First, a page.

This is Part #1 in The Flow Chemistry Collection, a regularly-updated round-up of the best content on flow chemistry, including blog posts and commentary from thought-leaders on a number of flow chemistry topics. Be sure to subscribe to be kept in the loop on future updates.

Andrew Mansfield Head of Flow Chemistry, Syrris

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This is Part #1 in The Flow Chemistry Collection, a regularly-updated round-up of the best content on flow chemistry, including blog posts and commentary from thought-leaders on a number of flow chemistry topics. Be sure to subscribe to be kept in the loop on future updates.

Minute read

What is flow chemistry? How do flow chemistry systems work?

By on April 17th, 2018 in Flow chemistry, The Flow Chemistry Collection

Famous chemistry professors are doing it. Magazines are writing about it. Students are focusing on it. Research and development chemists are perfecting reactions with it, and scale-up chemists are producing products with it.

You’ve undoubtedly heard about flow chemistry, but unless you’ve used our R&D100 Award-winning Asia Flow Chemistry System, you might still be wondering – what, exactly, is flow chemistry?

The basics of flow chemistry

Though it goes by a number of names – “plug flow chemistry”, “microchemistry”, and “continuous flow chemistry” – the principles of flow chemistry are the same.

Flow chemistry is the process of performing chemical reactions in a tube, capillary or micro structured device (a flow reactor).

What this means is that reactive components are pumped first through a mixing device, either a t-junction or a static mixer and then flowed down a temperature-controlled flow reactor; a radically different approach from the traditional chemistry method of performing reactions in glass flasks or jacketed reactors.

Flow chemistry chip flow - Syrris

Further to maintaining a fixed temperature to promote a reaction flow chemistry lends itself perfectly to using photon or electron flux to mediate continuous reactions.

The differences between plug flow and continuous flow chemistry
Though often used interchangeably, there is a small difference between “plug flow chemistry” and “continuous flow chemistry”.

Continuous flow chemistry is just that – continuous. The reactive materials are continuously pumped with no breaks, resulting in a continuous stream of chemicals, and therefore a continuous stream of end product.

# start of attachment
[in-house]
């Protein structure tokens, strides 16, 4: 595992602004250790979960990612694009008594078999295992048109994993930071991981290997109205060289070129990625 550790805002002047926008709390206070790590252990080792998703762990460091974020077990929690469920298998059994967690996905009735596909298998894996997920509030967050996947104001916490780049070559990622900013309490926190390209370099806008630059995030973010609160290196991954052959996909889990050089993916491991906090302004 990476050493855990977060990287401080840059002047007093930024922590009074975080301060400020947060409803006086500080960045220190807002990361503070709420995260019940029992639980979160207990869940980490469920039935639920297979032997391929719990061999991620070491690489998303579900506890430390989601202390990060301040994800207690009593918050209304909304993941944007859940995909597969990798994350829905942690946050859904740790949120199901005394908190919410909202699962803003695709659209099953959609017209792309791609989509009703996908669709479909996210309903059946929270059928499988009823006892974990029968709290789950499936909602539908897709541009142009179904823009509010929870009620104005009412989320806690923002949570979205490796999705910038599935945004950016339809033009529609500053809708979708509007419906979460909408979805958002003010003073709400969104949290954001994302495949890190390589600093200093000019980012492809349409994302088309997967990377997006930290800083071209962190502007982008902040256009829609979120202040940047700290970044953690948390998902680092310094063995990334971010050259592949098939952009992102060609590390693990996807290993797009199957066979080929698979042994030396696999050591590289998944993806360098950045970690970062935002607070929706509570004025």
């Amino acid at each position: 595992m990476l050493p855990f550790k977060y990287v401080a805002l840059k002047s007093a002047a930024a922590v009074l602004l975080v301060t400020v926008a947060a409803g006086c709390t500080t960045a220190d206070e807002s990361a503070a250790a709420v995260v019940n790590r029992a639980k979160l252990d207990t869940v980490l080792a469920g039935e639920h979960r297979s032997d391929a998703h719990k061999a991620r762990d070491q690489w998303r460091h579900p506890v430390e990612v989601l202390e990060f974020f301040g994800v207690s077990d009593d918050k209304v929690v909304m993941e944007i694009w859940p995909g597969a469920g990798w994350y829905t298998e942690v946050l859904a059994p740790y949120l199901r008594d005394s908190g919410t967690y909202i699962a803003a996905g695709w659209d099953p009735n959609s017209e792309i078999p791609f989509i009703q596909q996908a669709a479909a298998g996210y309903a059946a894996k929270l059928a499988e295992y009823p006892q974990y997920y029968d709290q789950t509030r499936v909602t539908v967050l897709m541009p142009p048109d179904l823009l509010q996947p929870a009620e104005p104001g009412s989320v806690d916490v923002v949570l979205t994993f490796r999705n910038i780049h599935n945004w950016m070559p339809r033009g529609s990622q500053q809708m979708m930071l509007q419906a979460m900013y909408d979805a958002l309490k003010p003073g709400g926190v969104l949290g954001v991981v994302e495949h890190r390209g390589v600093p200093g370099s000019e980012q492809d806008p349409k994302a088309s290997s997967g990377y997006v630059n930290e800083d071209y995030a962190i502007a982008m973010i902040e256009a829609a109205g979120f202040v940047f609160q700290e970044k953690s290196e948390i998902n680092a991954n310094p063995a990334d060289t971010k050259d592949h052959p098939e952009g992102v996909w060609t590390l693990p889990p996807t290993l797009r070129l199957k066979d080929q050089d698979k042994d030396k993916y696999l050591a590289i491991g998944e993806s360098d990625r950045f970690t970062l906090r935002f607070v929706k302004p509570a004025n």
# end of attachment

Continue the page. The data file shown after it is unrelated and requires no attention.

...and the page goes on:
Plug flow chemistry is where alternating “plugs” of reactive materials and solvent are pumped, where each plug is considered as a separate entity (a discrete reaction mixture). These plugs never meet – they are separated by the system solvent – so the conditions in which they go through the flow chemistry system (i.e. temperature, stoichiometry, residence time etc.) can be changed to observe how the reaction changes.

Plug flow lends itself well for method development, reaction optimization, and library synthesis, where smaller amounts of material are required.

Intelligent systems, such as the Asia Flow Chemistry System, can automate these processes. Automation enables a range of reaction conditions, reagents or analogs to be explored with the automated collection of individual plugs, sending the product into one collection vial and the solvent to waste.

What is a mixing junction?

So what do we mean by a “mixing junction”? A mixing junction is where our reagent streams meet before flowing into our flow reactor. Often this is a simple t-piece but if faster more efficient mixing is required, e.g. for reactions needing fast mass transfer, a static mixer can be used. The two types of mixing junctions contribute to different mixing regimes, diffusive and turbulent.

When a fluid is flowing through a closed channel such as a flow reactor, either of two types of flow may occur depending on the velocity and viscosity of the fluid: laminar flow or turbulent flow. Laminar flow tends to occur at lower velocities, below a threshold at which it becomes turbulent. Turbulent flow is a less orderly flow regime that is characterized by eddies or small packets of fluid particles, which result in lateral mixing. In non-scientific terms, laminar flow is smooth, while turbulent flow is rough.

Mixing in laboratory scale flow systems such as Asia mixing will occur through the lateral mixing regime of laminar flow. Diffusion mixing can be slow however the diameter of the tubing used on these scales is small and diffusive mixing is very significant, and more notably reproducible. Flow chemistry pump diagram - Syrris